Wednesday, September 20, 2006

GM extends warranty to 100,000 miles

Thursday, September 07, 2006
GM extends warranty to 100,000 miles
Bill Vlasic / The Detroit News

DETROIT -- General Motors Corp. rolled out a 100,000-mile warranty Wednesday designed to convince skeptical consumers of the improved quality of its 2007-model cars and trucks.

The five-year extended warranty covering engines and transmissions was touted by GM Chairman Rick Wagoner as the latest evidence that the automaker's corporate turnaround is gaining traction.

"We're putting our money where our mouth is," Wagoner said at a press event outside GM's headquarters on the Detroit River.

The warranty, which covers all GM models, reflects the automaker's new emphasis on marketing the value of its vehicles rather than relying on costly incentives to pump up sales.

Wagoner cited independent surveys that rank GM's vehicles higher in quality than many of its competitors. Two GM brands -- Cadillac and Buick -- recently finished among the top five in a vehicle-dependability study conducted by J.D. Power and Associates.

"The bottom line is GM now has the best (warranty) coverage in the industry," Wagoner said. "It's something the customers want and something our employees and dealers want to offer."

Joe Serra, a large GM dealer based in Grand Blanc, said the enhanced warranty speaks volumes about the automaker's confidence in its quality.

"It's a tremendously positive step," Serra said. "GM really stepped up at the right time. Every customer we talked to wants to know what the warranty is. So it can only help."

GM's warranty on parts other than engines and transmissions will stay at 36,000 miles for most vehicles, which is the standard for many automakers. In July, Ford Motor Co. began offering a five-year, 60,000-mile warranty on powertrains for its Ford and Mercury models, and a six-year, 70,000-mile warranty on Lincoln models.

Chrysler discontinued its seven-year, 70,000-mile powertrain warranty last year after offering it for three years. It now offers a three-year, 36,000-mile powertrain warranty.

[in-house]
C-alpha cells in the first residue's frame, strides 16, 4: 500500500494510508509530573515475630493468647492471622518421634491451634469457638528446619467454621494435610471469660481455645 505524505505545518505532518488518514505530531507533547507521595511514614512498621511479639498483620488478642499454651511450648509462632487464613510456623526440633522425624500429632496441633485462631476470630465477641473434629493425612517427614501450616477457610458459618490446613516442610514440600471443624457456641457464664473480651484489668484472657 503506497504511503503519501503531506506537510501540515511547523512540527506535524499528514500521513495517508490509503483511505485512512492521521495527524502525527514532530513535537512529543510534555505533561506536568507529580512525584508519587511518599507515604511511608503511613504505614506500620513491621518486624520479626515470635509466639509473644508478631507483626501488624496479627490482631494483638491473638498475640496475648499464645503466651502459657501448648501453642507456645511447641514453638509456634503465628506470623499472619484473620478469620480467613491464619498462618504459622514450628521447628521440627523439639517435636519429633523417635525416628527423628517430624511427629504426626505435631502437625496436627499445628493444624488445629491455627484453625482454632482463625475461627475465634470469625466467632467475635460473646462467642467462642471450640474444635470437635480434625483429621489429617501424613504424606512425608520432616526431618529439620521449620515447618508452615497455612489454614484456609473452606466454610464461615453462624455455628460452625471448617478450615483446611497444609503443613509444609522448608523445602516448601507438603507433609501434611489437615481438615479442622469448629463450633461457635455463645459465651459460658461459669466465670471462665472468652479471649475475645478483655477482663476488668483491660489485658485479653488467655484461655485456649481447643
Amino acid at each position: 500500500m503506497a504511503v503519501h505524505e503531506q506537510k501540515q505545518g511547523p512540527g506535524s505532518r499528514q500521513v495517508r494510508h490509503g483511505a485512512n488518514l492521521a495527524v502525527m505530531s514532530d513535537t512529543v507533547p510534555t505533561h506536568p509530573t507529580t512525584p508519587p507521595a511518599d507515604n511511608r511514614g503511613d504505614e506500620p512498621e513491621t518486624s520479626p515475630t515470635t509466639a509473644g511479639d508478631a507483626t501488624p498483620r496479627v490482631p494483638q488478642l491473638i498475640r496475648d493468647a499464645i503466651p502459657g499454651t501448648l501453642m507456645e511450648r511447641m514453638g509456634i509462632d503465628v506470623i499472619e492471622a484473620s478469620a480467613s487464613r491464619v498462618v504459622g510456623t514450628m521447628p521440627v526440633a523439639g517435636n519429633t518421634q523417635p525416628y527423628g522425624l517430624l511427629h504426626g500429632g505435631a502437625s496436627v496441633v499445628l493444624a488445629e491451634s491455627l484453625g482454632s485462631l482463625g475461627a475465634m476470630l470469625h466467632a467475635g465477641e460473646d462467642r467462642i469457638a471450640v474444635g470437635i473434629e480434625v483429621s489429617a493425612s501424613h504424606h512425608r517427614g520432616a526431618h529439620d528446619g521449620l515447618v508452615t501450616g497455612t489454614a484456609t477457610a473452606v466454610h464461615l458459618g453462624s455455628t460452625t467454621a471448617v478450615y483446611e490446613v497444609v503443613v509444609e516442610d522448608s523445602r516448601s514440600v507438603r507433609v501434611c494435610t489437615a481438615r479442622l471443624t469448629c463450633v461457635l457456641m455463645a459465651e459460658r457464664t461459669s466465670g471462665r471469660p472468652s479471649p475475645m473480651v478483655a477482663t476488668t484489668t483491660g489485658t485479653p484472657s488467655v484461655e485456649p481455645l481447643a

Japanese automakers Toyota, Honda and Nissan offer five-year, 60,000-mile warranty coverage on engines and transmissions.

Other automakers, notably the Korea-based Hyundai, have seen extended warranties pay off in increased sales. Expanded coverage can subtly alter a brand's image and boost showroom traffic, said one industry expert.

"GM recognizes that it needs to improve the perception of their vehicle ownership experience," said Jeremy Anwyl, president of the auto-research Web site "That will take time, but it is an important component in the company's effort to grow market share."

Stabilizing its U.S. market share is a critical component in GM's corporate turnaround effort. The company had a 24 percent share of the U.S. market through the first eight months of this year, compared to 26 percent in the same period in 2005.

Mark LaNeve, GM's North American marketing chief, said the automaker needs to promote its improved quality levels -- if only to erase previous perceptions of poor quality.

"Our quality and durability is world-class," LaNeve said. "We've taken that idea (of bad quality) off the table so customers can now evaluate our products on design and performance."

GM will promote its new warranty with an advertising blitz that kicks off tonight on the NBC broadcast of the National Football League's season opener between the Pittsburgh Steelers and Miami Dolphins.

The theme of the campaign is "Elevate," and features GM cars and trucks floating high above gridlocked traffic. The company also wrapped its Renaissance Center headquarters with a large illustration of cars hovering in the clouds as part of the campaign.

The ads promise consumers they will get a "new level of confidence" when driving a GM vehicle.

That's an important message for GM as it seeks to build confidence in its overall turnaround.

After losing $10.6 billion last year, GM accelerated its cost-cutting efforts by offering buyout or retirement packages to all of its U.S. hourly workers, and slashing costs throughout the company.

More than 34,000 manufacturing workers signed up for the so-called "accelerated attrition" program. By the end of this year, GM expects to cut an estimated $9 billion from its operating costs in North America.

"The (turnaround) story is far from complete, but it has helped build a strong sense of confidence within the GM team," Wagoner said Wednesday.

You can reach Bill Vlasic at (313) 222-2152 or

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